So, with more than 7 times as many people liking Obama than Romney, even allowing for Romney’s shorter Facebook exposure time, it still didn’t make sense of the media polls.

But then looking in more detail at my lists, I realised 22 of the Obama supporters and 1 of the Romney supporters didn’t live in America, so wouldn’t be able to vote anyway. A quick extrapolation indicates Obama is even more popular outside the US than within.

However, this still leaves 16 to 4 in favour of Obama inside America, which is more than enough to thoroughly trounce Romney.

So is it that the media is biased towards the right, or is it that my Facebook friends are biased to the left?

Well given that I’m apparently a political extremist (see my post, Political Compass), it wouldn’t be surprising if more of my friends leaned politically to the left than the right, and thus are likely to be less reflective of the population at large.

Of course another way of interpreting my findings is 442 (485 minus 38 minus 5) of my friends really can't find the enthusiasm to get worked up about it either way.

Sunday, November 04, 2012

Debi Gliori, Tobermory, Cats, Controversy and Photography

Debi Gliori is a children’s author and illustrator with at least 75 published books to her name, the latest of which is called The Tobermory Cat, loosely based on a stray ginger tom that was well known about the town of Tobermory on the Isle of Mull, off the West coast of Scotland.

As something of a local celebrity, the cat was even given a Facebook page by a local artist, Angus Stewart, who photographed the cat, made up wee stories about him and posted them online.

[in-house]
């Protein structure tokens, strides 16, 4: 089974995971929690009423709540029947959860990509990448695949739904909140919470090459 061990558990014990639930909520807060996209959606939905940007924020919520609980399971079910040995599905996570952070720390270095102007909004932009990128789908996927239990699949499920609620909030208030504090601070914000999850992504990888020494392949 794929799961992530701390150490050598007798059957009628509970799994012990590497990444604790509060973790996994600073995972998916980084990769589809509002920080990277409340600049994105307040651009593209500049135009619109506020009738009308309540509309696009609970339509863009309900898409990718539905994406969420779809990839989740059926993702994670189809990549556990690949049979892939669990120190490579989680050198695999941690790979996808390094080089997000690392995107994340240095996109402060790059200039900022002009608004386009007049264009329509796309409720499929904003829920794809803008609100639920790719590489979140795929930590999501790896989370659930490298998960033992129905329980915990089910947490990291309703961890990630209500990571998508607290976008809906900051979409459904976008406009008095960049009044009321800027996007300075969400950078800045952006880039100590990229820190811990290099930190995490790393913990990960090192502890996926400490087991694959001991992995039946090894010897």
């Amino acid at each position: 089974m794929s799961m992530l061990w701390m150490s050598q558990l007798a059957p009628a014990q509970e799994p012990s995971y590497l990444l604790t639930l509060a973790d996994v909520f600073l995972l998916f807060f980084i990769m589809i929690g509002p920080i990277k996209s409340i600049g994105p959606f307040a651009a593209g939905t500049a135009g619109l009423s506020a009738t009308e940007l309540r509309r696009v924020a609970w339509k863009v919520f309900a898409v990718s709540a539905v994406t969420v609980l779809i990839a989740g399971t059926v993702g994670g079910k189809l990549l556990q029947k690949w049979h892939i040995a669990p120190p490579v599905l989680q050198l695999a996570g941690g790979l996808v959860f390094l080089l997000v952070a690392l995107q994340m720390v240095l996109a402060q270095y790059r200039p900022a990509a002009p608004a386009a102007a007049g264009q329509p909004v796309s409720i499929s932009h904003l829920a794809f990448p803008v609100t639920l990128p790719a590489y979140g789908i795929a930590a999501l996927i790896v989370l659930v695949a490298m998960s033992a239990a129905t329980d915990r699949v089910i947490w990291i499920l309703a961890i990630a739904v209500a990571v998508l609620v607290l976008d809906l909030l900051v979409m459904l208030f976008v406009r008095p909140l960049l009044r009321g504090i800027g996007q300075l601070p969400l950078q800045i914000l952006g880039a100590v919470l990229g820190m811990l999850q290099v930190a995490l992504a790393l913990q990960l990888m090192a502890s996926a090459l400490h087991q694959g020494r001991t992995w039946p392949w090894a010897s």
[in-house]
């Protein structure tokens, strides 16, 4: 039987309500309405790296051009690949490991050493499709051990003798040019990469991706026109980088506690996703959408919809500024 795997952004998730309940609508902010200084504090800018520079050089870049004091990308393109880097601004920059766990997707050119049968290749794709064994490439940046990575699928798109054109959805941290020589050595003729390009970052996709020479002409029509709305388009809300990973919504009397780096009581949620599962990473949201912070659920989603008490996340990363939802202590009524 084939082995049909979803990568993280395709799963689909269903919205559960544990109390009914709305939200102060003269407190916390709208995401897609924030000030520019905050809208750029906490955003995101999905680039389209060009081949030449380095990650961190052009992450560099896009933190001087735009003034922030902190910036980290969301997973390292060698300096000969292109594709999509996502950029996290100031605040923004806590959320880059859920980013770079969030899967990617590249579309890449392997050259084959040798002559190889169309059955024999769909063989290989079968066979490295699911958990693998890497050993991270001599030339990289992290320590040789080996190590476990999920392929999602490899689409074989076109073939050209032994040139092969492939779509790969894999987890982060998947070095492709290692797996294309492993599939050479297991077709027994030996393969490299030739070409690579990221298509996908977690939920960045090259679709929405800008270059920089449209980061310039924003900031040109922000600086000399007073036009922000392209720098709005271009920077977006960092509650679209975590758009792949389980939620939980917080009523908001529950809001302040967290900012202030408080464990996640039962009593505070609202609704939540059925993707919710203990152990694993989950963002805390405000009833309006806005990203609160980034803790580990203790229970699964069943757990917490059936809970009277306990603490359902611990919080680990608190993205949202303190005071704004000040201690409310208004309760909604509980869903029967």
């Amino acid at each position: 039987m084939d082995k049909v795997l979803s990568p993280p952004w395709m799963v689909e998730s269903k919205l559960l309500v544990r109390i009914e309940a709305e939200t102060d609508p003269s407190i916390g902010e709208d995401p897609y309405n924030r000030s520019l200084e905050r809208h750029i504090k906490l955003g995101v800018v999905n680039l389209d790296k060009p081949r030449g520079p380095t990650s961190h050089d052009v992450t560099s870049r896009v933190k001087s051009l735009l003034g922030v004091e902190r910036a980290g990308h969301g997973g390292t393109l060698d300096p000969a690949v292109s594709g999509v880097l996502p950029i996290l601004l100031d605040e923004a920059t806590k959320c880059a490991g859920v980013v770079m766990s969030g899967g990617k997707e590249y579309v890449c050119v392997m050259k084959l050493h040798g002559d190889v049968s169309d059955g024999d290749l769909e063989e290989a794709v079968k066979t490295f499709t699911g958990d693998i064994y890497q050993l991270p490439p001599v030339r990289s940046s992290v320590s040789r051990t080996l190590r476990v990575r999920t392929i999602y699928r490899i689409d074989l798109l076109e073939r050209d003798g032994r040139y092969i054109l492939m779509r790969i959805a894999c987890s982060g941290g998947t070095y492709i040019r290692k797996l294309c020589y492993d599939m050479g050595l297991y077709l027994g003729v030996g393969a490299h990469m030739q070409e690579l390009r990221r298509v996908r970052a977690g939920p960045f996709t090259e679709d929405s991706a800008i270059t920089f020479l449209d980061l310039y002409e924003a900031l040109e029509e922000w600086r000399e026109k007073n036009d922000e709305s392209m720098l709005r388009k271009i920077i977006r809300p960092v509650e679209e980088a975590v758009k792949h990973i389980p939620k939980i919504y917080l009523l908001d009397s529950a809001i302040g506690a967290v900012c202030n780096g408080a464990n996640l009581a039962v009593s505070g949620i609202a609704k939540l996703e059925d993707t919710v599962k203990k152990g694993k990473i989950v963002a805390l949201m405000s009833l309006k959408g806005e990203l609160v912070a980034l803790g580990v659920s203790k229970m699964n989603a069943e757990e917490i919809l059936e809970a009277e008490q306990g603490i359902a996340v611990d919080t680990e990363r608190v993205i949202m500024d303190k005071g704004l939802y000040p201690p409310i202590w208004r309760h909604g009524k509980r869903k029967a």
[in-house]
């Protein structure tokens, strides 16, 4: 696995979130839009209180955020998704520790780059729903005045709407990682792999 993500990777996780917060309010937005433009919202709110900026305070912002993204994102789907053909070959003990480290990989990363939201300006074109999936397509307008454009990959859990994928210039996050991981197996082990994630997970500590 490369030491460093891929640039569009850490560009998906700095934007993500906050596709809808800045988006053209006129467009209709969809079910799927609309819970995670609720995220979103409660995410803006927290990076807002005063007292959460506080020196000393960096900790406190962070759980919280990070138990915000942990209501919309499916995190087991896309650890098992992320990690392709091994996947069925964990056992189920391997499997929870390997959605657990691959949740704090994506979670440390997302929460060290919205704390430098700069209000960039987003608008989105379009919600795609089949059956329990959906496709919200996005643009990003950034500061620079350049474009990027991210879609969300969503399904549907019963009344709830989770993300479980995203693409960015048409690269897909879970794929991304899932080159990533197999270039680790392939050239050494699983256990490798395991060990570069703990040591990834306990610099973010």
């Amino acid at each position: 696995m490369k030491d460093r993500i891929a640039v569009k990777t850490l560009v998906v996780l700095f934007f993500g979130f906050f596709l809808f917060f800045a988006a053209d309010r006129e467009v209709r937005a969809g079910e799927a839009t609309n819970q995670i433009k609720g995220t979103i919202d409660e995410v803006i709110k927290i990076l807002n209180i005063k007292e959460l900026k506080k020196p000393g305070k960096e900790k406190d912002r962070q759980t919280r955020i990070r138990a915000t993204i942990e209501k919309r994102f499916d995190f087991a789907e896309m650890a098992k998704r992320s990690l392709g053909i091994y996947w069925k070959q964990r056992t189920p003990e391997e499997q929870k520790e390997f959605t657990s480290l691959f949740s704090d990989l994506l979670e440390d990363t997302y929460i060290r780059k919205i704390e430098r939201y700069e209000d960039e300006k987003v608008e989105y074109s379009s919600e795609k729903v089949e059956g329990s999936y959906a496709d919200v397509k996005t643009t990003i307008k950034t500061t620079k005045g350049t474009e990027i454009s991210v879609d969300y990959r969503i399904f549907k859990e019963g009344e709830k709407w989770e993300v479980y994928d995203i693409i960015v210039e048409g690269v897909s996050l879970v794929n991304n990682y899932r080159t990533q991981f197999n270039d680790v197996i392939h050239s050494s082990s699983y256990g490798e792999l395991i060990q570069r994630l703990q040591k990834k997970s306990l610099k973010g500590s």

Debi’s publisher became aware of the cat on one of his many trips to the island while in conversation with a local bookstore owner and thought it might make a lovely children’s story and approached Debi to create one.

What should have been a delightful project, which might have boosted positive publicity for the Tobermory, Debi, the cat and Angus, all turned sour when Angus accused Debi of stealing his idea and started a campaign against her, the publisher and the book. And as word spread from this one-sided perspective, some Internet trolls fuelled by a sense of righteous indignation, or just plain malice, got rather nasty – initiating cyber attacks, phone calls, insults and threats. You can read Debi’s own account of events on her blog - The Tobermory Cat, the trolls and me.

I found out about all this when I was at the Wigtown Book Festival a few weeks back (see - Return to Wigtown Book Festival) with a new project to photograph authors as literary characters. The Festival organisers had put out feelers to the authors attending to see who might be up for getting involved, and Debi was one of about a dozen who responded.

Debi decided she’d choose the character of The Cat and the Fiddle from the nursery rhyme, as not only did it fit in nicely with part of the story from her new book, but she also plays the fiddle herself.

The Festival had provided me with an empty shop I could use as a studio, so we fixed a time in the evening when it would be dark outside and I could control the lighting.